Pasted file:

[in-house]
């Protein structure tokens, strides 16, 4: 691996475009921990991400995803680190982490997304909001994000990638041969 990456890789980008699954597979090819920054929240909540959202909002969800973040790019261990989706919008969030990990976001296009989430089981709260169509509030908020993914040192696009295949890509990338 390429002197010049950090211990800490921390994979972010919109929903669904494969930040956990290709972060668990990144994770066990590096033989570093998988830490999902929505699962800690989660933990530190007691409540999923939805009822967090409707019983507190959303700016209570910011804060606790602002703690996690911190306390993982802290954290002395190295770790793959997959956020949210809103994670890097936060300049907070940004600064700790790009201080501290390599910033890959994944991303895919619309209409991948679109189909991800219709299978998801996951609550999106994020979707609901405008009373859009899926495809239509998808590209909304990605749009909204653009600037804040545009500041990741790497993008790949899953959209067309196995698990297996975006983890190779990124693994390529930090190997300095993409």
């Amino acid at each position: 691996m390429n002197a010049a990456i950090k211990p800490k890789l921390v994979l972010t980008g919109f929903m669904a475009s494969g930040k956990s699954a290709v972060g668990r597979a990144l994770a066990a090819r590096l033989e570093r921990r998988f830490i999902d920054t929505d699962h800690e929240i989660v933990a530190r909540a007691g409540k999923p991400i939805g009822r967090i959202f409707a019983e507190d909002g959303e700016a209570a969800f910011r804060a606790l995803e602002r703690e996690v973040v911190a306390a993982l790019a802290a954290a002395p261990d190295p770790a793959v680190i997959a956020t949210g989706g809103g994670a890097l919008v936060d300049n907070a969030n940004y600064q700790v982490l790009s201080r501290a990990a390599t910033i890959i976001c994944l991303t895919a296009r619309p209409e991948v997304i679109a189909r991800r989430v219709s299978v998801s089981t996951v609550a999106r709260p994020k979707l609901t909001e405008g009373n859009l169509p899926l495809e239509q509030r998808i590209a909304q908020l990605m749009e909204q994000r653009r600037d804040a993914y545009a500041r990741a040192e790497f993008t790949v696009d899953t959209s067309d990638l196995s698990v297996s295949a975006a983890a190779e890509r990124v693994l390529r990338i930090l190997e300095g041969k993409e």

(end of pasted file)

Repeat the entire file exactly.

[in-house]
């Protein structure tokens, strides 16, 4: 691996475009921990991400995803680190982490997304909001994000990638041969 990456890789980008699954597979090819920054929240909540959202909002969800973040790019261990989706919008969030990990976001296009989430089981709260169509509030908020993914040192696009295949890509990338 390429002197010049950090211990800490921390994979972010919109929903669904494969930040956990290709972060668990990144994770066990590096033989570093998988830490999902929505699962800690989660933990530190007691409540999923939805009822967090409707019983507190959303700016209570910011804060606790602002703690996690911190306390993982802290954290002395190295770790793959997959956020949210809103994670890097936060300049907070940004600064700790790009201080501290390599910033890959994944991303895919619309209409991948679109189909991800219709299978998801996951609550999106994020979707609901405008009373859009899926495809239509998808590209909304990605749009909204653009600037804040545009500041990741790497993008790949899953959209067309196995698990297996975006983890190779990124693994390529930090190997300095993409």
């Amino acid at each position: 691996m390429n002197a010049a990456i950090k211990p800490k890789l921390v994979l972010t980008g919109f929903m669904a475009s494969g930040k956990s699954a290709v972060g668990r597979a990144l994770a066990a090819r590096l033989e570093r921990r998988f830490i999902d920054t929505d699962h800690e929240i989660v933990a530190r909540a007691g409540k999923p991400i939805g009822r967090i959202f409707a019983e507190d909002g959303e700016a209570a969800f910011r804060a606790l995803e602002r703690e996690v973040v911190a306390a993982l790019a802290a954290a002395p261990d190295p770790a793959v680190i997959a956020t949210g989706g809103g994670a890097l919008v936060d300049n907070a969030n940004y600064q700790v982490l790009s201080r501290a990990a390599t910033i890959i976001c994944l991303t895919a296009r619309p209409e991948v997304i679109a189909r991800r989430v219709s299978v998801s089981t996951v609550a999106r709260p994020k979707l609901t909001e405008g009373n859009l169509p899926l495809e239509q509030r998808i590209a909304q908020l990605m749009e909204q994000r653009r600037d804040a993914y545009a500041r990741a040192e790497f993008t790949v696009d899953t959209s067309d990638l196995s698990v297996s295949a975006a983890a190779e890509r990124v693994l390529r990338i930090l190997e300095g041969k993409e």